Mid-April, we checked Dixie into her kennel, dropped off the car at Park n Fly and boarded our flight to Gatwick Airport, London.
As one would expect, we were greeted by Queen Elizabeth….. in two gigantic murals of photomontage created with hundreds of images of “all types of Brits”.
We were picked up at the airport by cousin Marilyn and her son David and whisked off to Dave and girlfriend Amy’s home in Crawley. I am proud to say that Dave is a commercial pilot for EZJet and had just received his extra stripes as a captain. Once again, Congratulations Captain Hopley! Amy is a flight attendant, who oversees and manages her colleagues. As well as performing the many and varied responsibilities for the passengers, she also has to keep her staff on track. I spent a fair amount of time on the floor patting “Nancy”, Dave and Amy’s silky-soft pet rabbit. The town of Crawley is a short drive from the airport and therefore the majority of residents are connected to some sort of job at Gatwick.
We walked about Crawley, enjoying our first brush with the English Spring icons at the church and graveyard; Daffodils and Forsythia. We stopped in at the Royal Oak Pub to sample our first of many English Brews on our vacation.
In the morning, we set off for Portsmouth. Marilyn was our driver and tour guide through the beautiful small towns and farmland glowing green and yellow with new leaves, grass, wheat and rapeseed. In under two hours, we were beside the sea and checking in to our B&B where we stayed for two nights.
Our first adventure was a stroll down to the walkway that runs beside the stony beach towards the Fort and Port of Portsmouth. Three manmade “islands” can be seen a mile offshore in The Solent, the straight that separates the Isle of Man from mainland England. The three Palmerston Forts were built in 1859 to defend the Dockyard in Portsmouth from French invasion. One of the three now provides an idyllic site for its luxury hotel.
We enjoyed sun and seafood on an outdoor patio beside the beach. Cargo ships, sailboats, seabirds, the soft lapping of waves and a view of the historic pier set the mood for our first meal on the coast.
We walked along the seafront for about three hours taking in the many sights of Portsmouth.
Its rich history as an important seaport include its foundation in 1180, destruction during the Norman Conquest, Royal Charters issued by King Richard in 1194 and again by King John in 1200 which established Portsmouth as a permanent naval base. Much of Portsmouth was destroyed by the French in 1338 and as it began to get back on its feet, The Plaque struck ten years later.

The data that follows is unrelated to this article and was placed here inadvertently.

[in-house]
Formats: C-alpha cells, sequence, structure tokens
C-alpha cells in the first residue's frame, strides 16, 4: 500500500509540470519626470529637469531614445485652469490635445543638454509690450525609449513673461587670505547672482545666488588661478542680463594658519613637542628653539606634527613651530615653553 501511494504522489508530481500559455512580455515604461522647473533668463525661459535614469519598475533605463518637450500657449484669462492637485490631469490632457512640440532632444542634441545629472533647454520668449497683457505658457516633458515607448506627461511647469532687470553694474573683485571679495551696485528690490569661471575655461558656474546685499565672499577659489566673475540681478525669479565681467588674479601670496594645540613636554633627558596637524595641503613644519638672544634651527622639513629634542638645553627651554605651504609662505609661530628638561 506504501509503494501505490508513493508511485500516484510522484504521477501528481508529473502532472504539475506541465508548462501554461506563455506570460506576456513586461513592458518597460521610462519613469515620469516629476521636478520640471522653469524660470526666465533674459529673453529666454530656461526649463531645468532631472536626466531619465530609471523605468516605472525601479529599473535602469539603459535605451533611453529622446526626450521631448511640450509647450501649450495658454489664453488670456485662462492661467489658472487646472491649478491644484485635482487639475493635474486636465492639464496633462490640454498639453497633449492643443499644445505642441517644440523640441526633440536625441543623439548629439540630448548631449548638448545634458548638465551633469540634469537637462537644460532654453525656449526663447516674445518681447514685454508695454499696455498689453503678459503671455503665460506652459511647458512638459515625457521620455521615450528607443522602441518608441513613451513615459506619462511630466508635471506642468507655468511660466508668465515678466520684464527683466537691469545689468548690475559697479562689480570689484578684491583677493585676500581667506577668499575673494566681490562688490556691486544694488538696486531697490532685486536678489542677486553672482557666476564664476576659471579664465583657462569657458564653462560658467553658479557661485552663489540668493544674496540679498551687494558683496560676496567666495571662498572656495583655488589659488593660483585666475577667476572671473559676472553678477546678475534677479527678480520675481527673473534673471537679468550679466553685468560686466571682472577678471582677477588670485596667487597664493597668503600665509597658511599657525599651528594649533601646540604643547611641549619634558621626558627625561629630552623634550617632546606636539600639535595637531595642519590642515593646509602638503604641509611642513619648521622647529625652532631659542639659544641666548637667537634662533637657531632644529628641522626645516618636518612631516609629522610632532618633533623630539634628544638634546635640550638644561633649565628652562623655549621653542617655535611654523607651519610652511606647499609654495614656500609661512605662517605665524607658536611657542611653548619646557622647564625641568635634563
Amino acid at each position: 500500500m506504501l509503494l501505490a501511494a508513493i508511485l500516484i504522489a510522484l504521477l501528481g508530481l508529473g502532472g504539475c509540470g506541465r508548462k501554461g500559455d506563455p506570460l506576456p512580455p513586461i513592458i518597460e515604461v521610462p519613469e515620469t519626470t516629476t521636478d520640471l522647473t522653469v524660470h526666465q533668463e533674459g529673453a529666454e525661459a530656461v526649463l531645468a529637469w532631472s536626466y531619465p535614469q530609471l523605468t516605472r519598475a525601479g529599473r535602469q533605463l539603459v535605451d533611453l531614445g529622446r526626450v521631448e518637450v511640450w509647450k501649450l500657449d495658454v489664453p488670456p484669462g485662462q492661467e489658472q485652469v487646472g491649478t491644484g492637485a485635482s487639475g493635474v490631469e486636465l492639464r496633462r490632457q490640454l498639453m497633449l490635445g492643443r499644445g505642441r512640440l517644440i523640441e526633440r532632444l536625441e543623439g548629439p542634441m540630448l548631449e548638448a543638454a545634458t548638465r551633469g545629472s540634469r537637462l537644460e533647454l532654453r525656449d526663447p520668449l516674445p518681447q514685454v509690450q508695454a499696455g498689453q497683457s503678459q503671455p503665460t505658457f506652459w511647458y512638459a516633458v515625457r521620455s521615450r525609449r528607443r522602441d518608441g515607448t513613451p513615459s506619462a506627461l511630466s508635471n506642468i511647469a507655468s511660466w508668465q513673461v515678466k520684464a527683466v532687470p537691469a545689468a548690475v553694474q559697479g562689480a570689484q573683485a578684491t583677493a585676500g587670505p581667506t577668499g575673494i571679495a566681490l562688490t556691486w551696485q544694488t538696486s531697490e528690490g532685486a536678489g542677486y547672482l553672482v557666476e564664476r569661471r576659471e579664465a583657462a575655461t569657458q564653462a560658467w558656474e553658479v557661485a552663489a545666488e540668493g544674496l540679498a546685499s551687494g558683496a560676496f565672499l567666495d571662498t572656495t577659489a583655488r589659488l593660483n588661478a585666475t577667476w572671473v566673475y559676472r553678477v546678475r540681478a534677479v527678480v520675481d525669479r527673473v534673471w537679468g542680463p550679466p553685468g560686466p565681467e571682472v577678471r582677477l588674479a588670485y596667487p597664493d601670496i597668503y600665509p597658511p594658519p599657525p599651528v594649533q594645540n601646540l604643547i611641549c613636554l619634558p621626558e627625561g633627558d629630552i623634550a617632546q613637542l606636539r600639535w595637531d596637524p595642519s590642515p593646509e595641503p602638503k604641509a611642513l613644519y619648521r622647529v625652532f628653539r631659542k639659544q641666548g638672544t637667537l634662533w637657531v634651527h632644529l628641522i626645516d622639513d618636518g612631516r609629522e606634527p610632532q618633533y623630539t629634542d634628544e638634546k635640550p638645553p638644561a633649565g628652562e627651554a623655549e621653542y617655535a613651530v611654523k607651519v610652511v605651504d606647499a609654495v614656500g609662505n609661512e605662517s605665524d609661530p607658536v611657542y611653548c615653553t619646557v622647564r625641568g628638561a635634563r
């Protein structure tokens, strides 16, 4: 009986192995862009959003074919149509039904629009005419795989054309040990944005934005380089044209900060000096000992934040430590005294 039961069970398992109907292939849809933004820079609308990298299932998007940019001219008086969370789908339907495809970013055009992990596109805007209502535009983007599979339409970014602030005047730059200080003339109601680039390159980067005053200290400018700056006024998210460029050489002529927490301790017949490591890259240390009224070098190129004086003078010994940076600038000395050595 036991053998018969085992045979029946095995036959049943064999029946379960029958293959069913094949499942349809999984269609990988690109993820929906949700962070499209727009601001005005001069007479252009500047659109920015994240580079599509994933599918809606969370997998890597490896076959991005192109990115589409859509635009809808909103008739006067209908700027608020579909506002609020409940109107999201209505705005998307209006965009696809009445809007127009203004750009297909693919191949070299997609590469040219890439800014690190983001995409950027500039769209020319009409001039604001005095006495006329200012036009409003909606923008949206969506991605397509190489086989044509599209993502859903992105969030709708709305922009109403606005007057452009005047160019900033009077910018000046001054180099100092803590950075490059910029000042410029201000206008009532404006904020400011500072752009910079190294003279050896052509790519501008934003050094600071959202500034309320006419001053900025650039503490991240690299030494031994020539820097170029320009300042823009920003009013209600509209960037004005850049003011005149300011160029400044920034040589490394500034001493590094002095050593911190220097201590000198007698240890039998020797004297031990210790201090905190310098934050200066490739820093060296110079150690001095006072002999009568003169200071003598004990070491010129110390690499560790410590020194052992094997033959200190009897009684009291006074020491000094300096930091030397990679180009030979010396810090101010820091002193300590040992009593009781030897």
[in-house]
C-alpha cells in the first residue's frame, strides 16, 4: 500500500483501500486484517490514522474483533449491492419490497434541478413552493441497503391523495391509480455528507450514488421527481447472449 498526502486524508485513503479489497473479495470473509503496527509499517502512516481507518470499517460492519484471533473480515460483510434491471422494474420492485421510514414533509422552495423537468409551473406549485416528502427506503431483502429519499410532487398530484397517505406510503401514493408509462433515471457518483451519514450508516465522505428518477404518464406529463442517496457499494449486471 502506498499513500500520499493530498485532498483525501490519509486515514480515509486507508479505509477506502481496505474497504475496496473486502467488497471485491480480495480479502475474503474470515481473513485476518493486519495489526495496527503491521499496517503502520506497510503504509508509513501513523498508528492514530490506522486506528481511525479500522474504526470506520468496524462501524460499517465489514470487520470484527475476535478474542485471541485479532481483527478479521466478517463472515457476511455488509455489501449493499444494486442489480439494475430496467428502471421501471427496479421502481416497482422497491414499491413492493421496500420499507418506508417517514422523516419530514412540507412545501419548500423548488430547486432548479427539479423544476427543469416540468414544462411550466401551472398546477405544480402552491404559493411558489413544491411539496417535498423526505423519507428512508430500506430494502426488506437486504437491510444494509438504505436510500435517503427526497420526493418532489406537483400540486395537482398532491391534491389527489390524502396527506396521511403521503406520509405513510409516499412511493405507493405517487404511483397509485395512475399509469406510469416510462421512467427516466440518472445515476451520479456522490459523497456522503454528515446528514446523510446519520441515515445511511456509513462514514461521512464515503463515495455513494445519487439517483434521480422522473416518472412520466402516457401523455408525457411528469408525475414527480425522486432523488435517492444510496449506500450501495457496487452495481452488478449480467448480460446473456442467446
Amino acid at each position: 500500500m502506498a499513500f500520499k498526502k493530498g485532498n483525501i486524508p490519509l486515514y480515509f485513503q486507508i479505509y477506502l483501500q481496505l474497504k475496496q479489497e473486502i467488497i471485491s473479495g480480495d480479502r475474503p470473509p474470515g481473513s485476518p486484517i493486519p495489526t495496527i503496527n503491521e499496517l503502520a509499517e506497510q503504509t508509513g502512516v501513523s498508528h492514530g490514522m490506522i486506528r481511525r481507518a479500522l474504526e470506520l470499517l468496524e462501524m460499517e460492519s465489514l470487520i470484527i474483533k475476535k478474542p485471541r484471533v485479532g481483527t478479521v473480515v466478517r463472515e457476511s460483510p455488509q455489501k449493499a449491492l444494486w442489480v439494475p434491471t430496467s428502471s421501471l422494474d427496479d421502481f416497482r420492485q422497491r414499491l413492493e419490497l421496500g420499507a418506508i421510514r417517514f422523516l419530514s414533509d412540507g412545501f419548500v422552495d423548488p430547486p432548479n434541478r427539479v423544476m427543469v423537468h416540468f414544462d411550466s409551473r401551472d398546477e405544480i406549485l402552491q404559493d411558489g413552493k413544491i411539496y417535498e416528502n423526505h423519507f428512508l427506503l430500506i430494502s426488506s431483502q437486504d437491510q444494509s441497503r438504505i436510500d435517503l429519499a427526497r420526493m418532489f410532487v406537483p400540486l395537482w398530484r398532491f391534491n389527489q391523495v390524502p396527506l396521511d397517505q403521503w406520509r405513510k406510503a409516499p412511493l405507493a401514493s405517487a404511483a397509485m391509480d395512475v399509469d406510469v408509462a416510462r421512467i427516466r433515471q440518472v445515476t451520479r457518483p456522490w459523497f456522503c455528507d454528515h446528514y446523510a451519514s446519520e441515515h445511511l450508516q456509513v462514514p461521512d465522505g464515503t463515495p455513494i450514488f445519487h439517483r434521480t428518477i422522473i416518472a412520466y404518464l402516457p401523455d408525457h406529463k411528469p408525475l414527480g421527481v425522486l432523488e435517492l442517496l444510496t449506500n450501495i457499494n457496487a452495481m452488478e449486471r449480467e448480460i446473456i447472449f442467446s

The French sacked Portsmouth again shortly after she was rebuilding which lead to refortification of its round and square tower fortifications by King Henry VIII. Portsmouth’s first dry dock was established in 1545 where King Henry’s prize ship The Mary Rose was built and later sunk in a famous battle with the French.
The Mary Rose Museum
In 1563, Portsmouth was again devastated with the Plague. In 1665, Charles II ordered the reconstruction of Portsmouth’s fortifications which took many years to complete.
Portsmouth grew steadily throughout the 18th Century and notably sent the First Fleet of ships to Botany Bay Australia in 1787.
Portsmouth’s name is synonymous with Lord Admiral Nelson who lost his life on The Victory leading the Royal Navy in the successful battle against the Franco-Spanish fleet in 1808.
Notable, was the Royal Navy’s West African Squadron that helped stop the huge slave trading business in Portsmouth.
Railway lines to Portsmouth expanded trade in 1823 and the city was once again a thriving port. Portsmouth suffered huge damage when she was bombed in both the First and Second World Wars. South Sea Beach and Portsmouth were military embarkation points for the D-Day landings on June 6, 1944.
Visitors to Portsmouth enjoy views of many monuments, plaques and statues commemorating its Maritime Heroes and Traditions.
The modern Spinnaker Tower, 552’ high, was erected in 2005 and can be seen from anywhere in the town celebrating the fortitude of Portsmouth.
We took in the many monuments and sites of Portsmouth including its greenspace, quaint row houses and shops, back alleys, quirky signs, the amusement park and we watched a wedding party posing for photos. We finally rested with a beer beside the channel at the Still and West Pub.
We thought perhaps our hiking shoes might give us away if we snuck in to the reception.
Still and West is on the far right beside the water.
views from The Still and West outdoor patio
After our libation, we found some energy to continue our walk through the public harbour with sailboats and yachts and fishing docks with crab pots and nets piled high beside the well-worn fishing boats. Housed in the same part of the port, are the many ferries and cruise ships. The industrial docks are further north in a less public location where container ships have better access to docking, emptying and loading cargo. There is so much to see within a small area in Portsmouth!
flood gates can be closed when necessary against high seas
We decided that The Still and West was our best bet for dinner. The wine and fresh fish dinner was superb and we sat for hours at our window seat watching the setting sun alter the colours of the sky and a steady parade of boats: fishermen arriving back with the catch of the day, ferries taking passengers to and from The Isle of Man, tired tugboats boats heading for the docks, cruise ships traveling over to France and sailboats returning to the marina. In the dark, the “Blue-light Path” strategically mark points around Portsmouth that can be followed after dark. What a cool idea; I likened it to a ship captain following lighthouse beams to shore. Our Uber taxi sped us back to the B&B where sleep came quickly after our very full day.
a photo on the pub wall